X-Series APU Targets Microservers

X-Series APU Targets Microservers

AMD's new “Kyoto” X-Series Opteron processor will be showing up in 1P microservers. The 28 nm, quad core processors (Fig. 1) come in two flavors: the Opteron X2150 APU and the Opteron X1150 CPU. The APU architecture (see APU Blends Quad Core x86 With 384 Core GPU) blends an x86 CPU with a Radeon GPU.

Figure 1. The new “Kyoto” X-Series Opteron processor uses AMD's 28 nm technology.

The X-Series is initially available in two versions. The X2150 X-Series processor is the APU version with 64-bit, quad core Jaguar x86 CPUs with a Radeon GPU (Fig. 2). The Radeon HD 8000 GPU has 128 cores. It also provides video decode and video compression offload. The X1150 eliminates the GPU for applications that do not require that kind of processing. Both come in a 24.5 mm by 24.5 mm BGA package. The X2150 can use as little as 11W while the X1150 comes in under 9W.

Figure 2. AMD's X2150 X-Series Opteron processor is the APU version with quad core Jaguar CPUs with a Radeon GPU. The X1150 is the same chip but without the GPU.

The memory interfaces support 64-bit DDR3 with ECC. ECC is key for server applications. The interfaces operate at speeds up to 1600 Gtransfers/s and they can handle up to two SODIMM or UDIMM memory modules.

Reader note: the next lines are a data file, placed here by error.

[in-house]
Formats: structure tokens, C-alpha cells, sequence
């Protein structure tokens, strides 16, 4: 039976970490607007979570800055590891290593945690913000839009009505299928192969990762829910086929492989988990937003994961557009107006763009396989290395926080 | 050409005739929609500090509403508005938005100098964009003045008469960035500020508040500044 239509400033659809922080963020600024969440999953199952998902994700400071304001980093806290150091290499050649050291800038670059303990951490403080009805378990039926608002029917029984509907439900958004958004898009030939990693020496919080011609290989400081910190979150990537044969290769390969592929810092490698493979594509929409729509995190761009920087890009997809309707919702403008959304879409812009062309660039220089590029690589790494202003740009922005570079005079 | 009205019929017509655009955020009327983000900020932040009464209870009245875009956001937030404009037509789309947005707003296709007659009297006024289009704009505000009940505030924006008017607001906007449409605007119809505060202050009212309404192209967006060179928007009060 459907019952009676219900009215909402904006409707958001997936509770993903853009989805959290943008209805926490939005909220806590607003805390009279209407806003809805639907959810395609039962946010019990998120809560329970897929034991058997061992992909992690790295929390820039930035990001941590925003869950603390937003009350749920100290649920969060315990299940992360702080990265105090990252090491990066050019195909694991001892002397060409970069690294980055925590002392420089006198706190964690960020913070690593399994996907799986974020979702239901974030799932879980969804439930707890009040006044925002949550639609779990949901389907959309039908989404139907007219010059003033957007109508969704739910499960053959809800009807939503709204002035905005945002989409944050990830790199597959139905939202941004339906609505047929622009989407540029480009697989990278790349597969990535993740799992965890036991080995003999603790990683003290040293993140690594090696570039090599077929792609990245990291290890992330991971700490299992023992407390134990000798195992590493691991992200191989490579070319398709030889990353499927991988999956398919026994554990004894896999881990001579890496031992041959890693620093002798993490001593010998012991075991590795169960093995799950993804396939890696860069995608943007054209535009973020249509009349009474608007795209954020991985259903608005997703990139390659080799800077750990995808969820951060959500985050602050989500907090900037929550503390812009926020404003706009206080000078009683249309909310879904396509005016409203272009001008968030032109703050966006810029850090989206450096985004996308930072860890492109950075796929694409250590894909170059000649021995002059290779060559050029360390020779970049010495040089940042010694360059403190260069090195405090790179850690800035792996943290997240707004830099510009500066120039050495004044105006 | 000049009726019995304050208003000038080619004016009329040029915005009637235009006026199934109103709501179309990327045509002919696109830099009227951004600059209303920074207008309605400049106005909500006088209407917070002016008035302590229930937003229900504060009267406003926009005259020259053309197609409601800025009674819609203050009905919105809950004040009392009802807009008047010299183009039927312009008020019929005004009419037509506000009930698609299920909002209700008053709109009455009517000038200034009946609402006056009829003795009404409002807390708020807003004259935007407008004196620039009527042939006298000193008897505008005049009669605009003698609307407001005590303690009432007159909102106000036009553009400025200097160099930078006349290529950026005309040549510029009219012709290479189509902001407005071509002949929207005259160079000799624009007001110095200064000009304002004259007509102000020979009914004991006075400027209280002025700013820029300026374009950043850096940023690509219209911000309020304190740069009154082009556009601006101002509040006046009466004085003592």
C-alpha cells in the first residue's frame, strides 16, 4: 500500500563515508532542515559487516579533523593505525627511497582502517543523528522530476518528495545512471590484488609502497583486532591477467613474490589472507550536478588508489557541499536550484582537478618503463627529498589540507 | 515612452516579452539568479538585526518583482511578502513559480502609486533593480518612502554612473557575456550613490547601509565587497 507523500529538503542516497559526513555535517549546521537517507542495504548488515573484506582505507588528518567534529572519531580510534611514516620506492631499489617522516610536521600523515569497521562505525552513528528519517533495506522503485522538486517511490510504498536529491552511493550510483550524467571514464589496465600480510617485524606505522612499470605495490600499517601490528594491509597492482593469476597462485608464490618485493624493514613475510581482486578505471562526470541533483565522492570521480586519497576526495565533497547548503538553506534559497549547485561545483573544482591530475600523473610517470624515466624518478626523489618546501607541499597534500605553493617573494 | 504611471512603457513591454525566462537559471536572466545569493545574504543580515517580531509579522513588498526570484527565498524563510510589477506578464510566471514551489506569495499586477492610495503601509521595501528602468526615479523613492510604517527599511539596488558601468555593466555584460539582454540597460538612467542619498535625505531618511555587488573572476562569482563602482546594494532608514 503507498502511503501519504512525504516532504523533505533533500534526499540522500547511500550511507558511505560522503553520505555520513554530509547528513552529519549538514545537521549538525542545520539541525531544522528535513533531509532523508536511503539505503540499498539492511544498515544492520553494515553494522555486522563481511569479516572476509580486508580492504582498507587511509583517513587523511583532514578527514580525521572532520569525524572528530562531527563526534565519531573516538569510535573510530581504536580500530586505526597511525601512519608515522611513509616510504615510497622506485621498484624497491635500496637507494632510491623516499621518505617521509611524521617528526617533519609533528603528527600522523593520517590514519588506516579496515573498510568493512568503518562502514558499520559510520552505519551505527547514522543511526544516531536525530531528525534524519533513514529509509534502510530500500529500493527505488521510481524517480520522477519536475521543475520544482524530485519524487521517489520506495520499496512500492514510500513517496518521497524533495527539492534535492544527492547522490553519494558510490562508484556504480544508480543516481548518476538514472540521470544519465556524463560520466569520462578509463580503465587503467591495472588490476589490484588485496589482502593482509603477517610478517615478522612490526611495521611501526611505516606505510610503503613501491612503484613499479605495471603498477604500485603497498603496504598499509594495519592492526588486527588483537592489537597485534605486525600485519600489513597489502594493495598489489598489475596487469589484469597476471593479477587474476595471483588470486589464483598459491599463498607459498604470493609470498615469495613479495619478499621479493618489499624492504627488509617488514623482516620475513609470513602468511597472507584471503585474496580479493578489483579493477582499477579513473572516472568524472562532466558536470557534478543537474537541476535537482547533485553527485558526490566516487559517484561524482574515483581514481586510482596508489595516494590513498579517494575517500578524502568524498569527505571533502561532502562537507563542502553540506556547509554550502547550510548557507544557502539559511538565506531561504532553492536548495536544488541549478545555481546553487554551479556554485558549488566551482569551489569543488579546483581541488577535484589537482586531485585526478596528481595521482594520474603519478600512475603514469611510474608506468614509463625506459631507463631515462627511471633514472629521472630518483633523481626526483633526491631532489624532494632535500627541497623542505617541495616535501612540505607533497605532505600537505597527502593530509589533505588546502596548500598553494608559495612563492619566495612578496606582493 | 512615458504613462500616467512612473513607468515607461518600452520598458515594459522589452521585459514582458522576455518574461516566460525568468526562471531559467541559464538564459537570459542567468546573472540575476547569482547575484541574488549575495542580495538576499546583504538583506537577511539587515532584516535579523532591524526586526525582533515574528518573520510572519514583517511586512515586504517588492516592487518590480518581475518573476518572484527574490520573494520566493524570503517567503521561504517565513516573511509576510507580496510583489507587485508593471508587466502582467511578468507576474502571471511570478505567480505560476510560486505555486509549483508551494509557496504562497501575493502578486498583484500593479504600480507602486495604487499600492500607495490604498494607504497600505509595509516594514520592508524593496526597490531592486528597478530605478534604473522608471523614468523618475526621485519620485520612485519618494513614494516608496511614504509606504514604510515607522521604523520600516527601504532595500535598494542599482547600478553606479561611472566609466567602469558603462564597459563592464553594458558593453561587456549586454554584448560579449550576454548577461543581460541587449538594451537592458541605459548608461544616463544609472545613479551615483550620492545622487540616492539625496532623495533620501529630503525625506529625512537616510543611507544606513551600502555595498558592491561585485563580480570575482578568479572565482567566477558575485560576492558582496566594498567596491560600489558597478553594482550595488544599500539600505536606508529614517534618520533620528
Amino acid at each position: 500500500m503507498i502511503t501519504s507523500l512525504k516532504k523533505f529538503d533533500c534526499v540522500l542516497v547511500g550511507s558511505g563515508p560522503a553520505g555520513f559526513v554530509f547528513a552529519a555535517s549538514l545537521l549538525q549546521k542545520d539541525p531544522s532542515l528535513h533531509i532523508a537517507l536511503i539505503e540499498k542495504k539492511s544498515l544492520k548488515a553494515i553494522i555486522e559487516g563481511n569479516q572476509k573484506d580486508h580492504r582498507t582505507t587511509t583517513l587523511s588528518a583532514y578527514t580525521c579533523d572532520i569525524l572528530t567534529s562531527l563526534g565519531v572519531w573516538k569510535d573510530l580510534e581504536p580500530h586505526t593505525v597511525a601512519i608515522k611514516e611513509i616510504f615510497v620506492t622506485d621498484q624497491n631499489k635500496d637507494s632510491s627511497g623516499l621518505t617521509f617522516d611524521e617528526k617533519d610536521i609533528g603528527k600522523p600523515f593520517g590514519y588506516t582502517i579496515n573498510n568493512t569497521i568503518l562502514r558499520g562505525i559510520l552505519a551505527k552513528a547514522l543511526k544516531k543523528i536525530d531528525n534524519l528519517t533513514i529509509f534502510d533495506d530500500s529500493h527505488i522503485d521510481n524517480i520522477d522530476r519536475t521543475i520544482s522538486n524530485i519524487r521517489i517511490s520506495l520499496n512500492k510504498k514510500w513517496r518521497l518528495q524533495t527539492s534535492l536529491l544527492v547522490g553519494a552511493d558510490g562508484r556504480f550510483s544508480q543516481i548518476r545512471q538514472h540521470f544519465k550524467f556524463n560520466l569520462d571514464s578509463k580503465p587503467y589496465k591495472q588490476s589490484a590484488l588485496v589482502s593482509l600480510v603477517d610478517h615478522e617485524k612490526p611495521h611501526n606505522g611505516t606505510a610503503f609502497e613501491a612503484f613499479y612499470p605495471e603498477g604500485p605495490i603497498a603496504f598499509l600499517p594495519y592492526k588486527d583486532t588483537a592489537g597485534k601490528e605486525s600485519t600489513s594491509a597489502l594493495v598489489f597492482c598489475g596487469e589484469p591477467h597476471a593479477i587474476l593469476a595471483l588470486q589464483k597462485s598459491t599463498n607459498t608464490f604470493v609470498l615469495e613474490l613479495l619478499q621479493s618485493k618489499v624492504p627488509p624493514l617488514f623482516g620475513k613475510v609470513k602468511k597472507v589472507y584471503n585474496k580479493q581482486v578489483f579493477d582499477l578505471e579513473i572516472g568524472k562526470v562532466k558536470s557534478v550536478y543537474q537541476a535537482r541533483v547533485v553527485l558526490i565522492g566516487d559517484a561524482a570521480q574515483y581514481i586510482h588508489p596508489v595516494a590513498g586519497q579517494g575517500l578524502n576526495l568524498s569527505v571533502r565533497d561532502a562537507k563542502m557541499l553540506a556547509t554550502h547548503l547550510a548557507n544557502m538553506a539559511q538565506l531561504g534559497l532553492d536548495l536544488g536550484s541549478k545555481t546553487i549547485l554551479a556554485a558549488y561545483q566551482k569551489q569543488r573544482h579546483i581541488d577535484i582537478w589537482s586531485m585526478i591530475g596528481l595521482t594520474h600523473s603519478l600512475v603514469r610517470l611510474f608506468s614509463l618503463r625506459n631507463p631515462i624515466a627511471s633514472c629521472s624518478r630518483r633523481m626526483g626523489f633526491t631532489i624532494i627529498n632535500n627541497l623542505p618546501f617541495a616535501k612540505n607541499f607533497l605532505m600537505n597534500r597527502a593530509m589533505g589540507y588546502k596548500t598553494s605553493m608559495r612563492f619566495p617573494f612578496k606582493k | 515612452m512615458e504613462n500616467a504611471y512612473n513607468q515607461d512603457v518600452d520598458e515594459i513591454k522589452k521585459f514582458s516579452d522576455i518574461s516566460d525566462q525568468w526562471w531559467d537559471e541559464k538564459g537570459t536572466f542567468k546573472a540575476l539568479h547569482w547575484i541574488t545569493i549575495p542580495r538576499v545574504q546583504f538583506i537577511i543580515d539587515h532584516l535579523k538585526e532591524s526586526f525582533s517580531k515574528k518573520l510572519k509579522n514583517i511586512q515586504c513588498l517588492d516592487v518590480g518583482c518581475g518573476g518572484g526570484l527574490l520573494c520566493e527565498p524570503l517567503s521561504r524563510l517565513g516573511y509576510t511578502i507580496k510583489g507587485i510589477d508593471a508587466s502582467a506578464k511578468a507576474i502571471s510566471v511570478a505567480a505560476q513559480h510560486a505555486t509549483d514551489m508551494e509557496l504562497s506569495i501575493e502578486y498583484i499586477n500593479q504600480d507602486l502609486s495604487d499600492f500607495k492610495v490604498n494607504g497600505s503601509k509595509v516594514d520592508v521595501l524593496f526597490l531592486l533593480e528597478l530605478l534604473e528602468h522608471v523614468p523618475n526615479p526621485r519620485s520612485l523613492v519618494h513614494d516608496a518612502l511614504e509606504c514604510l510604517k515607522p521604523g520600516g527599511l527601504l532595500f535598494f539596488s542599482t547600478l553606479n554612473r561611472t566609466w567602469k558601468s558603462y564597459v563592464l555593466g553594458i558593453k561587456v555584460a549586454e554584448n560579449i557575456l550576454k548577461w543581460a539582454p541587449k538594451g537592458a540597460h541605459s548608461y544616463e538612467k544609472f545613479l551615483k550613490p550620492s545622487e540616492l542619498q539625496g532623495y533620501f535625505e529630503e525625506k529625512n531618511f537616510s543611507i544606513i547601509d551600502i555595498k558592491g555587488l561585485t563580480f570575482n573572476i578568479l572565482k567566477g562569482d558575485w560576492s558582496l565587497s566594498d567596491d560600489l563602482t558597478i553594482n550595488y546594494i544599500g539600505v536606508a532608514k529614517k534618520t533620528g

These system-on-chip (SoC) solutions incorporate 8 lanes of PCI Express Gen 2, 8 USB 2.0 ports and 2 USB 3.0 ports, and a pair of SATA 2.x/3.x storage interfaces.

AMD took the same approach to its cores as Intel did with their new Silvermont architecture (see Intel’s Silvermont Architecture Targets Low-Power Applications). In both cases the chips run a single thread per core with out-of-order execution units. Intel's current, dual core, Centeron Atom-based S1200 that uses hyperthreading an in-order execution pipeline. The Intel S1200 Atom and AMD's Kyoto X-Series chips are available now.

The 2 Ghz X-Series chips support up to 32 Gbytes of RAM with ECC. The S1200 supports only 8 Gbytes. The X-Series also has a shared L2 cache of 2 Mbytes for all four cores compared to 1 Mbyte for the S1200 L2 cache.

The X-Series uses the same APU approach as the AMD G-series and R-series processors (see Low Power, Single-Chip APU Delivers High Performance) with a conventional GPU memory interface. Future versions may employ the unified heterogeneous Uniform Memory Access (hUMA) design approach (see Unified CPU/GPU Memory Architecture Raises The Performance Bar) that AMD has announced.

In the future, the X-Series chips will likely find a home in blade server arrays like HP's Moonshot and possibly even AMD's own SeaMicro servers (see Server Packs 768 Atom Cores To Take On The Cloud). These platforms employ hundreds of processor chips connected via a high speed fabric. Initially the chips will be used in standalone servers although their low power requirements will make them ideal for dense, low power blade servers.

The X-Series is a good mix for embedded applications as well. This is especially true for applications that can take advantage of the X2150’s GPU for computational chores. It is much more efficient

Pricing for the X1150 starts at $64 while the APU X2150 starts at $99. The X1150 will run up to 2 Ghz while the X2150 will initially top out at 1.9 GHz.

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